Maximize Your Miles

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Travel always causes a great debate for me. Should I pay for the trip or use miles? In general, I like to pay for long flights because then you get the miles and if you have status, for instance platinum status on American Airlines, then you will receive double miles in addition to the miles equal to the price of the ticket. Additionally, paying for flights will give you a leg up on re-qualifying for elite status for the following year. Obviously, this debate is for people who have a lot of miles and have status with an airline or would just like to get started (try this list of the best frequent flyer programs).

Once you have status you really don’t want to give it up because of the fringe benefits you get. The complimentary upgrades are wonderful and so are the double miles and the ability to redeem your miles with a variety of partners. It still blows my mind that a lot of people don’t belong to a frequent flyer program let alone a global alliance such as One World. This is of course a conglomerate of the worlds leading airlines that combine services and code shares to better serve clients around the globe. Their systems in theory are perfectly integrated (although this is debatable).

These alliances, others are the Star Alliance, Sky Team, etc. are a must for any globetrotter. As a veteran airline traveler, I have miles with several different alliances and have used all of them to redeem miles for award travel. They can cut the cost of your trip to basically just the ground cost of your trip. They can save you thousands of dollars. For instance, last summer I flew into Baku and out of Athens on an open jaw (into and out of different cities-a little used option by mileage redeemers that can really help you save money and cover more ground) and I used miles to pay for the flights, 60,000 miles to be exact. That was hardly a dent in my miles but the cost of the flights had I booked separately and paid for them would be nearly $3000. The only drawback is that I don’t get the benefit of having the elite miles add up for my platinum qualification for next year. However, for $3000 it is worth it and hopefully I will still be able to qualify for next year anyway, qualifying being 50,000 miles in a calendar year.

There are other ways to achieve this type of status on an airline. For instance on American, you can do a platinum or gold challenge where if you are going to fly a lot in a short period of time, meaning 3 months, then you can challenge to hit either 5000 miles for gold or 10,000 for platinum. This is a spectacular way to achieve status on your favorite airline for relatively little flying. Just be careful that you realize that it is 5000 or 10,000 points, not just miles. Sometimes the airlines screw you by only giving half miles for certain classes of tickets booked. This can be confusing but just check with the airline before you book a ticket to find out how many points you will receive. Conversely, some of the classes give 1.5 miles so it makes it even easier to qualify.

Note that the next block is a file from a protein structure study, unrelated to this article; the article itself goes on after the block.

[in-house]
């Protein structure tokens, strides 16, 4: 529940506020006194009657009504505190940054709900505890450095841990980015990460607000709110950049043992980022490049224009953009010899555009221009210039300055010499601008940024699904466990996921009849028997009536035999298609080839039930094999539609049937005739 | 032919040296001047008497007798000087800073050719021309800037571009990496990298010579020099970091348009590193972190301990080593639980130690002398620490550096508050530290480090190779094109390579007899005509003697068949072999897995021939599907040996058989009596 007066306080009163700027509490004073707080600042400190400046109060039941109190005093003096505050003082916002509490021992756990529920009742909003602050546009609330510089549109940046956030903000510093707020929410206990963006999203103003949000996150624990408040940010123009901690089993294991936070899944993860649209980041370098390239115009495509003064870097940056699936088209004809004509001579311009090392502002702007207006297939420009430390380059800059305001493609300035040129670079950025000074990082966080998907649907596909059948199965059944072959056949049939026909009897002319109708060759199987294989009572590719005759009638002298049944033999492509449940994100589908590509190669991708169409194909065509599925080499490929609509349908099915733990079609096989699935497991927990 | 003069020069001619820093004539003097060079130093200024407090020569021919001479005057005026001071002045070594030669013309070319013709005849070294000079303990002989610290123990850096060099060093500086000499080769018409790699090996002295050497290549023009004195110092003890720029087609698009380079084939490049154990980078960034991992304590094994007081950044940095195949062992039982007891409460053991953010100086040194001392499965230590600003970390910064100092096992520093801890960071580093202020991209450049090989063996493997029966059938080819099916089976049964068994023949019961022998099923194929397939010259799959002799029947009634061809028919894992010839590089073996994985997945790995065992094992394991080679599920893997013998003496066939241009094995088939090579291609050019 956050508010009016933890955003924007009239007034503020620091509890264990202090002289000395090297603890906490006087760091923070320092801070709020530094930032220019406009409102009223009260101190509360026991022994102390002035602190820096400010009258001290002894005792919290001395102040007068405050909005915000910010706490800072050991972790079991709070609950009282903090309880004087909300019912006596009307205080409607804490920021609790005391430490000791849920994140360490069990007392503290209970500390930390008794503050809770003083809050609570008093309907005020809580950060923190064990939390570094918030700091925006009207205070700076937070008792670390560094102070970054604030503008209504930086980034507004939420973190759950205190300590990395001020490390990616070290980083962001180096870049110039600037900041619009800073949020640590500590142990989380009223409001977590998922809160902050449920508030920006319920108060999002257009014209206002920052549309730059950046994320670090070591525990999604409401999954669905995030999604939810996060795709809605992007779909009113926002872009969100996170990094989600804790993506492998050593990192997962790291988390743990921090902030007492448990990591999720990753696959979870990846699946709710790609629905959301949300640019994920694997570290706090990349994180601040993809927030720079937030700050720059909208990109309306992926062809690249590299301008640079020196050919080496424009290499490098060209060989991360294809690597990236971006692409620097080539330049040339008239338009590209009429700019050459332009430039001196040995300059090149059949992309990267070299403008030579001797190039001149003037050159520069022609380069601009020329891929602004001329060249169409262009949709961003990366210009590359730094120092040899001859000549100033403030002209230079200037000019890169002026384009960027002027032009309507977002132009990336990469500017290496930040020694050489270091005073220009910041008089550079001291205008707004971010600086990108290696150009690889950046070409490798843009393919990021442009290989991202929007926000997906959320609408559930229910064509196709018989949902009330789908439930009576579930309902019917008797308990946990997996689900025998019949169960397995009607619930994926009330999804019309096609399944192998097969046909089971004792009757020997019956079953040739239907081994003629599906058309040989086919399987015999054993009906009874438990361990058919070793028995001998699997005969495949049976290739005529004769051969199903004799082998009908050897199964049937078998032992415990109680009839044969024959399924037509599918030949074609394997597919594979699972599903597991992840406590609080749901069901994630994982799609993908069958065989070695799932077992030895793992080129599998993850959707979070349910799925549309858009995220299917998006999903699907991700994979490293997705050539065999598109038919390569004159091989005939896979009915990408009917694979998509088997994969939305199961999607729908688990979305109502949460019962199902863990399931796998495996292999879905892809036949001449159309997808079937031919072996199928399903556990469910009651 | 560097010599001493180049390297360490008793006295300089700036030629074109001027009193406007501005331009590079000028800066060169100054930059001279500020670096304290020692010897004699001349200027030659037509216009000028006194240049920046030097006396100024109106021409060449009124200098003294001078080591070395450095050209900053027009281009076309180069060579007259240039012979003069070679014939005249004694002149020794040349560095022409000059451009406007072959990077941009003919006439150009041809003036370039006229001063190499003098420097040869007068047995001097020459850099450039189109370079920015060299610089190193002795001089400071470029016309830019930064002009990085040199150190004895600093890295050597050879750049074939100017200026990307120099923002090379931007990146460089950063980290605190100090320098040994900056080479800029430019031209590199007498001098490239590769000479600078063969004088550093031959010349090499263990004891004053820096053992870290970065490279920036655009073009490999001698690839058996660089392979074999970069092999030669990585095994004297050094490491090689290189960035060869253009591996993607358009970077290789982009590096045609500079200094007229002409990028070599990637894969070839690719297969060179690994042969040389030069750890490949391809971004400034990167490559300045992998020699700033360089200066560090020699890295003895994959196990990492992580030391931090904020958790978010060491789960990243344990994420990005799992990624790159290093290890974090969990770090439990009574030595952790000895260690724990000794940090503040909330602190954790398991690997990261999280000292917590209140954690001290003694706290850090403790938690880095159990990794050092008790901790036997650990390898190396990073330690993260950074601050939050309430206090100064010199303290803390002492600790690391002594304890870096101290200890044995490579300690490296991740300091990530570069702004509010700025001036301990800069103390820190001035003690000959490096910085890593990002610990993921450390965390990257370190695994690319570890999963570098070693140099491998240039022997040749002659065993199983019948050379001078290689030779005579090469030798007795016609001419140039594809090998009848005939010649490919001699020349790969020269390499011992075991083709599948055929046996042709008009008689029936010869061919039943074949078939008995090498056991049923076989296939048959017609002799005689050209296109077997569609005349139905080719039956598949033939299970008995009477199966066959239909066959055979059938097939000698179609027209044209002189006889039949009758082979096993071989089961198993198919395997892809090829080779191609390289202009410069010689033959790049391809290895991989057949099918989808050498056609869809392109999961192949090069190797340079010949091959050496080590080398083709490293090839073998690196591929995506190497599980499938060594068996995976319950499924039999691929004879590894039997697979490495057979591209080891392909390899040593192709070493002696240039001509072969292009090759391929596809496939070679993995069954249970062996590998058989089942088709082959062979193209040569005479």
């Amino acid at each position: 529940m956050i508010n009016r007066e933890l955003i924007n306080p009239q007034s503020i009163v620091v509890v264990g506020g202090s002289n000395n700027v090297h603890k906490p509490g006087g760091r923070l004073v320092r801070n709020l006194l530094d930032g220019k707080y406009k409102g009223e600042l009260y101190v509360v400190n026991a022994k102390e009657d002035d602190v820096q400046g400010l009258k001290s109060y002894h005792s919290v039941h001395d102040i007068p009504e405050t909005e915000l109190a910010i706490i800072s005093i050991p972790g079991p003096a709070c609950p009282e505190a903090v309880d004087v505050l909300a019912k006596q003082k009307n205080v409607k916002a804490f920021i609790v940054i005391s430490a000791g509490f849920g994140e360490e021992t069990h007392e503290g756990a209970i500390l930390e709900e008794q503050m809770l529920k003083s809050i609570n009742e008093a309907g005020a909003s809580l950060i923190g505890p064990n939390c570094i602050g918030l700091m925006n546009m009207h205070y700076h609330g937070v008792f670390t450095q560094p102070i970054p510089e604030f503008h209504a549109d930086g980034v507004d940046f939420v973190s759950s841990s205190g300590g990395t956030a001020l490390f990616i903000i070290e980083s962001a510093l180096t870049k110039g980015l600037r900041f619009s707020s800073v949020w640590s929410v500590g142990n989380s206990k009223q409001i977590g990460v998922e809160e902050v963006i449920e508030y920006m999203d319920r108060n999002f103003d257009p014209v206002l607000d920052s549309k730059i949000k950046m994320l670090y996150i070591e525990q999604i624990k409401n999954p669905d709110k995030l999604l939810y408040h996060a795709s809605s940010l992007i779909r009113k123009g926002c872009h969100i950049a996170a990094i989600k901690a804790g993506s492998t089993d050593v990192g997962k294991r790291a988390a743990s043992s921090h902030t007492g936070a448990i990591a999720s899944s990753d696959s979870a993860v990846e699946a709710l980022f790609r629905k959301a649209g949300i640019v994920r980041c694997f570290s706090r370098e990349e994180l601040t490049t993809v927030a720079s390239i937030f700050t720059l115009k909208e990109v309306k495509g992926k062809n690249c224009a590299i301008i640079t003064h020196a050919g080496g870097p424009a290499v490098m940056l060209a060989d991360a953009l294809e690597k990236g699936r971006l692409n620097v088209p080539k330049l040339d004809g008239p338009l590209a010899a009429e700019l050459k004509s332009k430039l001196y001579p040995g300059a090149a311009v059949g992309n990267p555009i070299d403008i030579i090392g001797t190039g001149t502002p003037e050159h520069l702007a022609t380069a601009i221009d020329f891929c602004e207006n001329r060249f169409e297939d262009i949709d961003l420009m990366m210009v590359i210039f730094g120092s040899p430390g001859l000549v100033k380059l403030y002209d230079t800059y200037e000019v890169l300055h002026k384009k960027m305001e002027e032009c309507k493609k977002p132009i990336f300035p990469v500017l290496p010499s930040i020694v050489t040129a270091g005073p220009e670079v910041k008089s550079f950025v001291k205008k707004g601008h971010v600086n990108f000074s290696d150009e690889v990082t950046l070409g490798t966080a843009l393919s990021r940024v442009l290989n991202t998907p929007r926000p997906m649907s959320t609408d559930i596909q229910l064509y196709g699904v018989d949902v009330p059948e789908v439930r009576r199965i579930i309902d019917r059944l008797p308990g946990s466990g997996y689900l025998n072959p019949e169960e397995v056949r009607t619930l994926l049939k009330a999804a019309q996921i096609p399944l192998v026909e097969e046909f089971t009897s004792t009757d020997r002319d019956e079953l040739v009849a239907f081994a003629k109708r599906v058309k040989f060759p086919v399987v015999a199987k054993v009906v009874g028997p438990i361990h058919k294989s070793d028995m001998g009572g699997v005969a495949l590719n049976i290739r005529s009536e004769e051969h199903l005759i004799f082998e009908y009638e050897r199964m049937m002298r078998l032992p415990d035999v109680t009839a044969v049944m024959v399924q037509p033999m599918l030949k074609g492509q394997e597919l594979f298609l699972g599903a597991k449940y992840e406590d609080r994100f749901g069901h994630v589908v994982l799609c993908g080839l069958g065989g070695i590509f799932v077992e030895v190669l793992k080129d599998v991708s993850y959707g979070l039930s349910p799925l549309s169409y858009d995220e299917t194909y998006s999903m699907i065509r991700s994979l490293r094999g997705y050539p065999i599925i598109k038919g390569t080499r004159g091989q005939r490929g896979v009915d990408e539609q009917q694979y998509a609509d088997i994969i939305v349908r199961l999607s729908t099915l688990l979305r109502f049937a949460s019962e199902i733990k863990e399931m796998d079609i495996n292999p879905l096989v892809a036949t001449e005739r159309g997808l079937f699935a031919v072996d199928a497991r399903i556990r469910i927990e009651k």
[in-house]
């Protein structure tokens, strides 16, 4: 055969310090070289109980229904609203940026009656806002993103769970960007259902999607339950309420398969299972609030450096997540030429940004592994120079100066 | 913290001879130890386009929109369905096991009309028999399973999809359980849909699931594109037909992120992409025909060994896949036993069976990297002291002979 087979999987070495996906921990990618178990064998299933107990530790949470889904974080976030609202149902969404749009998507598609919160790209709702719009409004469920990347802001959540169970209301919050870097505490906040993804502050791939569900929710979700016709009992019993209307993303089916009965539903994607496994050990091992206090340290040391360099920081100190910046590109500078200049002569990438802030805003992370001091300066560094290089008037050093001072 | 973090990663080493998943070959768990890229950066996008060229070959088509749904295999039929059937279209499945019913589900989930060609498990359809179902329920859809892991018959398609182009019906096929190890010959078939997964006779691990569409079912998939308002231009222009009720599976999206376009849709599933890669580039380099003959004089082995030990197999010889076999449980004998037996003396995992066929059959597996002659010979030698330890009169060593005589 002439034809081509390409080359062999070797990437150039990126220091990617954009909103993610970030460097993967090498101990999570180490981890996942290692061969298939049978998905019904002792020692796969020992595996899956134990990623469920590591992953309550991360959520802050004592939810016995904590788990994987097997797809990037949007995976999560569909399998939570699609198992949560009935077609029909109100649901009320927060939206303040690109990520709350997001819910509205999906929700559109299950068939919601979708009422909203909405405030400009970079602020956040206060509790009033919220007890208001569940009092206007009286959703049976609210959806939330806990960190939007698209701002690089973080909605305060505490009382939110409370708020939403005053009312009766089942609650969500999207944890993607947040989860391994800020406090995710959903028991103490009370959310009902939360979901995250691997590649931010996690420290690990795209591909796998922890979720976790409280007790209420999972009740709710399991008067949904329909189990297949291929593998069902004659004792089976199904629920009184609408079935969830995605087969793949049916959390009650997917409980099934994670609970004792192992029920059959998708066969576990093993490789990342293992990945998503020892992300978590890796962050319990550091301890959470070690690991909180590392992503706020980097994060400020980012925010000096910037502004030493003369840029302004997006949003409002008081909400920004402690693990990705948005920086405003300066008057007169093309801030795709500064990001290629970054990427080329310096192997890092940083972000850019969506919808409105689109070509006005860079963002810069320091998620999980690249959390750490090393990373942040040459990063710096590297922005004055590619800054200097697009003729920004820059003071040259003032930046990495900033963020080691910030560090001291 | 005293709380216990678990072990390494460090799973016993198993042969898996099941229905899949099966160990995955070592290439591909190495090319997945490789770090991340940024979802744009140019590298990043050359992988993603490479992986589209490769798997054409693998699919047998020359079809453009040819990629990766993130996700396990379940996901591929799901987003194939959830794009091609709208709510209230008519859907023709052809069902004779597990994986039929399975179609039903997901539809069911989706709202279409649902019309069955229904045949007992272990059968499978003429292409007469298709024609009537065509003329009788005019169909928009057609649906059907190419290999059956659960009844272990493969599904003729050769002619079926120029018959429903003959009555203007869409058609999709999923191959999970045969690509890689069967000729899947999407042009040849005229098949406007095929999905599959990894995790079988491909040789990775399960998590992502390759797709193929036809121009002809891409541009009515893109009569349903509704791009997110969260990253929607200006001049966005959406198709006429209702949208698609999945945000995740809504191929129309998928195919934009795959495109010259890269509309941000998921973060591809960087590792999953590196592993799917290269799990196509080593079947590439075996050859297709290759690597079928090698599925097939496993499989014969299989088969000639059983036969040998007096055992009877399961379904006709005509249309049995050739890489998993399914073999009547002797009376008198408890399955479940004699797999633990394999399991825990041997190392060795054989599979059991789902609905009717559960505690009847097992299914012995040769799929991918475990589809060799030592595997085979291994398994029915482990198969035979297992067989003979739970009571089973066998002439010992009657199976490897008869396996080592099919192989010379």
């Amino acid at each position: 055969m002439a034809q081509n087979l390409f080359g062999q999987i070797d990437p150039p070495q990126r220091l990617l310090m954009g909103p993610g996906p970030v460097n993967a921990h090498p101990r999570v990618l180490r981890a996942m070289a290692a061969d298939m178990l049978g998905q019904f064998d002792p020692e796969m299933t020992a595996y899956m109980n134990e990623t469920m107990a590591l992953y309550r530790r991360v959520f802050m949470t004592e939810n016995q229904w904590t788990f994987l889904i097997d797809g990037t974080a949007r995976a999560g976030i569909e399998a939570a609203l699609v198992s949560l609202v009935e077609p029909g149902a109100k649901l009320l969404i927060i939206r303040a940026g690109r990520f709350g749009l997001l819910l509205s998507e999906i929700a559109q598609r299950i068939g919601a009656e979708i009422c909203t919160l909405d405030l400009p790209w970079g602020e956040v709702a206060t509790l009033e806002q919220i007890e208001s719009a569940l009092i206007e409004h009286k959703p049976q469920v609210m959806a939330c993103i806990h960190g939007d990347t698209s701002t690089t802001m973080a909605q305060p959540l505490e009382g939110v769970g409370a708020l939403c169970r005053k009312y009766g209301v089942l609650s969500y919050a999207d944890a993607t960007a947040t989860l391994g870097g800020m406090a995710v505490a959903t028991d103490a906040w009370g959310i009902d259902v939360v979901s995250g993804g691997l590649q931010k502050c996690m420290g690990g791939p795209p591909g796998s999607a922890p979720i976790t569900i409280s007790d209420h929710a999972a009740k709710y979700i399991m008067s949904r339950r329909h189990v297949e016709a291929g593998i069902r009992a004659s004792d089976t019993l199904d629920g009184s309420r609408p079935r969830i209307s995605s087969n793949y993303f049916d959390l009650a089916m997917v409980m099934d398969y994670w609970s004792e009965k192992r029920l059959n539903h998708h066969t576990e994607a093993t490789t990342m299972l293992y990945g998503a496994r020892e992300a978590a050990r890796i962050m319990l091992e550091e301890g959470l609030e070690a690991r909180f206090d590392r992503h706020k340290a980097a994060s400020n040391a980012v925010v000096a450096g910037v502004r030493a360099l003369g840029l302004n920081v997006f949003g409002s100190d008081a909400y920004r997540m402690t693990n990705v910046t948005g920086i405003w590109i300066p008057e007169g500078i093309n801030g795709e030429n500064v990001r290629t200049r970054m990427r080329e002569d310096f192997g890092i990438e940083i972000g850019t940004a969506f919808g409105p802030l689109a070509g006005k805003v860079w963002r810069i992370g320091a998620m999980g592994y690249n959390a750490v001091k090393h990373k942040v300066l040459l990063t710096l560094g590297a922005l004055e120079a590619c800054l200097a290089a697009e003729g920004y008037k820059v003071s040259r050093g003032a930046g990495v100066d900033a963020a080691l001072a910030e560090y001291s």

In conclusion, there are a lot of ways to get ahead with regards to miles and saving money. Keep an eye on your airlines website for bonus mile offers and take advantage of them. Try to gain status on your airline and use your best judgment on whether to use miles or to pay for the trip. Obviously, everything depends on your budget and if you have the miles available but at this point, I assume most people have at least some but it doesn’t take too much effort to maximize how far your miles can take you.

Comments

  1. Interesting about the platinum challenge, I will call about that bc I am flying alot on the enxt few months and should easily clear 10K miles. Thanks.

  2. I’m also using miles (Delta SkyMiles) for a flight on Aeroflot into Baku and back from Yerevan in August — only 50,000 miles. I’m also using miles to go to Easter Island in May (only 70,000 AA miles for a roundtrip flight from JFK on American, Air Tahiti and LAN). I’ve heard people debate that its not worth joining a program (too much hassle, difficulty securing flights, etc.), but to me, they are the great fringe benefit of flying.

  3. My new favorite thing is my credit card that gives me points for the purchase price of my plane ticket, then additional points for the miles I fly. The best part is when I redeem a “free” ticket with my credit card points I still get FF miles with the airline carrier.

  4. Associating your miles within a proper allinace is the key to using your miles around the world as you mentioned. It really depends on where you live and what airlines have hubs near you so you can choose based upon that. I live in Houston so I usually fly Continental. I use the Skyteam for my alliance flights and mileage redemption and it works out great. Last year I flew to Seoul on miles or could fly to Paris as well or anywhere really–this is all kind of new to me and I am excited about it.

  5. MileMaven.com is a great site to look for bonus offers.

  6. Awards are great for doing open-jaw/overland itineraries. Also look into alliance RTW (round-the-world) fares, these can be very useful if visiting several out-of-the way places on one trip.

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